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Honda’a automobile division has converted to CVT trannys in the newest Accord and, typical of Honda engineering, its design and function is unique and exclusive to the brand.

Honda’s car CVT uses a torque converter combined with a continuously variable primary-secondary pulley system just like most CVTs and a steel drivebelt running in an oil bath to control belt heat and friction.

The idea of using a torque converter means the belt is engaged all the time with both pulleys turning, much like a CVT using a Sprague clutch, but engagement is butter smooth and gear ratios can be tuned very precisely as the vanes in the torque converter make the drive even more variable.

Honda is very pleased with the durability and reliability of the CVT and the fact it has way fewer parts than a slush box makes it cheaper to manufacture and way lighter.

We think Honda is testing this tranny in upcoming new models of the Rincon (due for an update) and in its Pioneer SxS, both of which use an automotive style torque converter transmission now.

Using a proven CVT opens the door for a long list of new models – possibly with higher performance engines – and we think, an open opportunity to leap into the high performance SxS field to compete with the Wildcat and RZR.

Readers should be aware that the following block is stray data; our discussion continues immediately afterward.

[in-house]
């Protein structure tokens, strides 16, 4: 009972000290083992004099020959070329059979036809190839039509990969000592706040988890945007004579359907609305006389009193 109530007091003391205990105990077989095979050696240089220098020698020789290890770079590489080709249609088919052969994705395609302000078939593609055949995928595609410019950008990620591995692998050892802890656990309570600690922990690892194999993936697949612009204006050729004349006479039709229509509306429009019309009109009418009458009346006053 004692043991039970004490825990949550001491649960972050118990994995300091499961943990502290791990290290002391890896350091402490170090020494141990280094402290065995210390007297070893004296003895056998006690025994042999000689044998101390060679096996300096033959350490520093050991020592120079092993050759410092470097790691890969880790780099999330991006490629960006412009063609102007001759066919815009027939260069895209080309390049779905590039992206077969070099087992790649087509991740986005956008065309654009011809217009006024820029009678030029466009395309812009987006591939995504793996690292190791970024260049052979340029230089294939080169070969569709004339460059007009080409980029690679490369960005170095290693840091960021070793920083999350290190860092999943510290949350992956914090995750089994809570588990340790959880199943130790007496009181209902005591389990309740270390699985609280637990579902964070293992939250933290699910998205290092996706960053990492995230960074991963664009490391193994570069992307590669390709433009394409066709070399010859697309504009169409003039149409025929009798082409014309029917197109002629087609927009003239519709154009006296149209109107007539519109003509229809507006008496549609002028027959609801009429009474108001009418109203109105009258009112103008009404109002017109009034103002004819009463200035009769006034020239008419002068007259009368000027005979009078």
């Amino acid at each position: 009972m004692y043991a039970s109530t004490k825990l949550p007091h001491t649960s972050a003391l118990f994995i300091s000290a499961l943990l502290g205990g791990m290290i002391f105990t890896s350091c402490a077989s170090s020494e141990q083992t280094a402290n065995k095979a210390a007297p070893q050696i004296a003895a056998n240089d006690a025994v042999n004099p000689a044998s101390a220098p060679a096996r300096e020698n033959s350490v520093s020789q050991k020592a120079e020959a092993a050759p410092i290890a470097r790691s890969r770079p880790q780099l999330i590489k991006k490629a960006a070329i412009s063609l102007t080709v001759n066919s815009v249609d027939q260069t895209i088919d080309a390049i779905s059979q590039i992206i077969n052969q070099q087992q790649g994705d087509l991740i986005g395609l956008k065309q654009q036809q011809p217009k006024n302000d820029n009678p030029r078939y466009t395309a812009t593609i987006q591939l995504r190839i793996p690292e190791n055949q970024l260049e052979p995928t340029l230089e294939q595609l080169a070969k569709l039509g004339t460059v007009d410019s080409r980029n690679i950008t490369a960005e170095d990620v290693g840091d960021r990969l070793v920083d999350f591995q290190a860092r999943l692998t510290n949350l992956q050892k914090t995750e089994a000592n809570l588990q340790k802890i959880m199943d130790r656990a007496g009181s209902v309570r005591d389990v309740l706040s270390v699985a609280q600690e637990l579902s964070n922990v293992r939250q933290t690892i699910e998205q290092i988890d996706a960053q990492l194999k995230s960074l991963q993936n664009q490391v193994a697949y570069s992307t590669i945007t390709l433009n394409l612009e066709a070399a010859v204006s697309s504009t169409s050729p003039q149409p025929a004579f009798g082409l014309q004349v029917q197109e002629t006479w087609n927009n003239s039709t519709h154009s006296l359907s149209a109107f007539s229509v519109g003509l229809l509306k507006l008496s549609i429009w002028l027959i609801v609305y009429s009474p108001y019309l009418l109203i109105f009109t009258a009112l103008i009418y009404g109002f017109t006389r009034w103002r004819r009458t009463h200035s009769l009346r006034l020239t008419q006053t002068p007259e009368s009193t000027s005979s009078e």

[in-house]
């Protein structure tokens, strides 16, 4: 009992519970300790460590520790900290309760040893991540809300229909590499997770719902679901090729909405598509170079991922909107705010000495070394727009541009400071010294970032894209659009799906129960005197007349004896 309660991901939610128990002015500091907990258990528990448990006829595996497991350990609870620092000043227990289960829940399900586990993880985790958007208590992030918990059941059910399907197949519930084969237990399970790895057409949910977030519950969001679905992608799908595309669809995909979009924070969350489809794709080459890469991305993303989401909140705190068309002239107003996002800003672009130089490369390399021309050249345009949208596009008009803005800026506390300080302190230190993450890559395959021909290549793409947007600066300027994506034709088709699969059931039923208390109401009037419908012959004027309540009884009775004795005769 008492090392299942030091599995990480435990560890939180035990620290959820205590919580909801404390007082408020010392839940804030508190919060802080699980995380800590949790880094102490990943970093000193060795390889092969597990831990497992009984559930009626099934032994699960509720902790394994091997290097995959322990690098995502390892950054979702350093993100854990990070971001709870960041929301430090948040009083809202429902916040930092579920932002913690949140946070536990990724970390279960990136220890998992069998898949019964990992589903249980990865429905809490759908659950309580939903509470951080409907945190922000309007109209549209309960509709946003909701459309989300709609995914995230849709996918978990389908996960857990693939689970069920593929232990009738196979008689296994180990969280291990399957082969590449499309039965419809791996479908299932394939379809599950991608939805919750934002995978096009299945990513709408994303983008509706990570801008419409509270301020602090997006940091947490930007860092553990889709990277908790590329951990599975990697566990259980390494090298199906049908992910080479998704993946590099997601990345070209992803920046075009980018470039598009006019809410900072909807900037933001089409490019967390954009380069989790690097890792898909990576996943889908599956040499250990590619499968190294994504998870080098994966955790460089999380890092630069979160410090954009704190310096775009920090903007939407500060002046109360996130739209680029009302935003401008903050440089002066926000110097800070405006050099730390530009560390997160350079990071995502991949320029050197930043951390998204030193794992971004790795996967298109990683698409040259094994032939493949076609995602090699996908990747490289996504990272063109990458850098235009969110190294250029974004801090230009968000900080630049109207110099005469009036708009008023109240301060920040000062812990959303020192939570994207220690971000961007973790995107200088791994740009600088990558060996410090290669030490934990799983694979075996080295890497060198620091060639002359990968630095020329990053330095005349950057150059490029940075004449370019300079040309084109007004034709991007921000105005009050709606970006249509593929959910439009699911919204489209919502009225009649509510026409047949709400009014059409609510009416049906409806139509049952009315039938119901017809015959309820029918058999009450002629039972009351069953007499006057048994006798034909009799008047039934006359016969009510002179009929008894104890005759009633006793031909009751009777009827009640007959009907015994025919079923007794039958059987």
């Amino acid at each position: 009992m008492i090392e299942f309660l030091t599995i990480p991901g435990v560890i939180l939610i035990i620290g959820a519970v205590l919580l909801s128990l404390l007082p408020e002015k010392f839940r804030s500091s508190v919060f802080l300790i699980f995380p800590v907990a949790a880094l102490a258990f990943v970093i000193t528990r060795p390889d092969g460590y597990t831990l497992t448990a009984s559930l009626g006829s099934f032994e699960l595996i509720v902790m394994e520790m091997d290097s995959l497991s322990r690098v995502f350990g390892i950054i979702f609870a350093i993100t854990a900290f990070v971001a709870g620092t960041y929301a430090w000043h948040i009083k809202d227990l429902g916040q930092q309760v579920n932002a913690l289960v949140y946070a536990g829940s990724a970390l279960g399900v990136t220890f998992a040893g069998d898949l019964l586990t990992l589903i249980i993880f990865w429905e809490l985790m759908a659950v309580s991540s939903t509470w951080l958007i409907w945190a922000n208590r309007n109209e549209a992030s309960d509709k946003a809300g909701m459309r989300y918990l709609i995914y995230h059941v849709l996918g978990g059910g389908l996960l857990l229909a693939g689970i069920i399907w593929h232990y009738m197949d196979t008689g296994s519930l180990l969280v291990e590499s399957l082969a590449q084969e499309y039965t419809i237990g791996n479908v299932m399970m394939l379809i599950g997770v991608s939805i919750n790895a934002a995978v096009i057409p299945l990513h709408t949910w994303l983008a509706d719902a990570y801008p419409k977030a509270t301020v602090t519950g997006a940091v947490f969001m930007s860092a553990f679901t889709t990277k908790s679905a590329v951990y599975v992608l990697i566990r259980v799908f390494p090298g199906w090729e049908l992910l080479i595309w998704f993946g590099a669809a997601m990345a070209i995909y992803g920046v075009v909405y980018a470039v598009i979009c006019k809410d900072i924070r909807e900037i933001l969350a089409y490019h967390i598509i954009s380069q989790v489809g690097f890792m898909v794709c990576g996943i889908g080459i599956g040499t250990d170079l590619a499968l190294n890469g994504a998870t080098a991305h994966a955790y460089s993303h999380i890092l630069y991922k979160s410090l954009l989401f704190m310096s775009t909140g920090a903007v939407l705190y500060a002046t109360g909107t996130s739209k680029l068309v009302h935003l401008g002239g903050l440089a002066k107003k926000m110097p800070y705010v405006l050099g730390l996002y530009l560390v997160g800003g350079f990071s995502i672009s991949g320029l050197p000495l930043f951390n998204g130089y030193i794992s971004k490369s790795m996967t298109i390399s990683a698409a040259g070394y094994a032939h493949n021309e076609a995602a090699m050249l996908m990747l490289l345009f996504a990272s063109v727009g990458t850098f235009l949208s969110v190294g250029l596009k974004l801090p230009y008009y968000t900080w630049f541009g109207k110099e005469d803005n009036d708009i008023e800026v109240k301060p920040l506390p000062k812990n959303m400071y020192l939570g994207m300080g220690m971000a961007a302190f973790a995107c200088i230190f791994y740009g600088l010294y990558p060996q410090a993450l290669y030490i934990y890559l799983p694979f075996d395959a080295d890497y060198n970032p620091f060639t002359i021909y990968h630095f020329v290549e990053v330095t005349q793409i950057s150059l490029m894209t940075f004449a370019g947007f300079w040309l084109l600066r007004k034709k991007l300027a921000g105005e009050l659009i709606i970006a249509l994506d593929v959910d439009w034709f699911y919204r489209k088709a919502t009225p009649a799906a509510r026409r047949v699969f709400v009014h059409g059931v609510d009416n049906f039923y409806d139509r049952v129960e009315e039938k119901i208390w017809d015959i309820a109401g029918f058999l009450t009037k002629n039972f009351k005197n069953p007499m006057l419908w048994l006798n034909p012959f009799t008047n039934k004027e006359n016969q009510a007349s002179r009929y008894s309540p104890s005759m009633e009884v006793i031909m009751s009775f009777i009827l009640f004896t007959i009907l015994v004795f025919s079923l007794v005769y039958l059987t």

We’re also pretty sure Honda would like to be viewed as THE innovator in off-road and this unique design, entirely adaptable to ATV and SxS use, would set the company apart in a very significant way.

There’s no question reliability standards would be very high and the fact the system doesn’t use a rubber drivebelt would be seen as a plus by many consumers.

As usual, we’re only guessing, but we think the success of this CVT and its many benefits to Honda will see it on off-road vehicles within the next 24 months.

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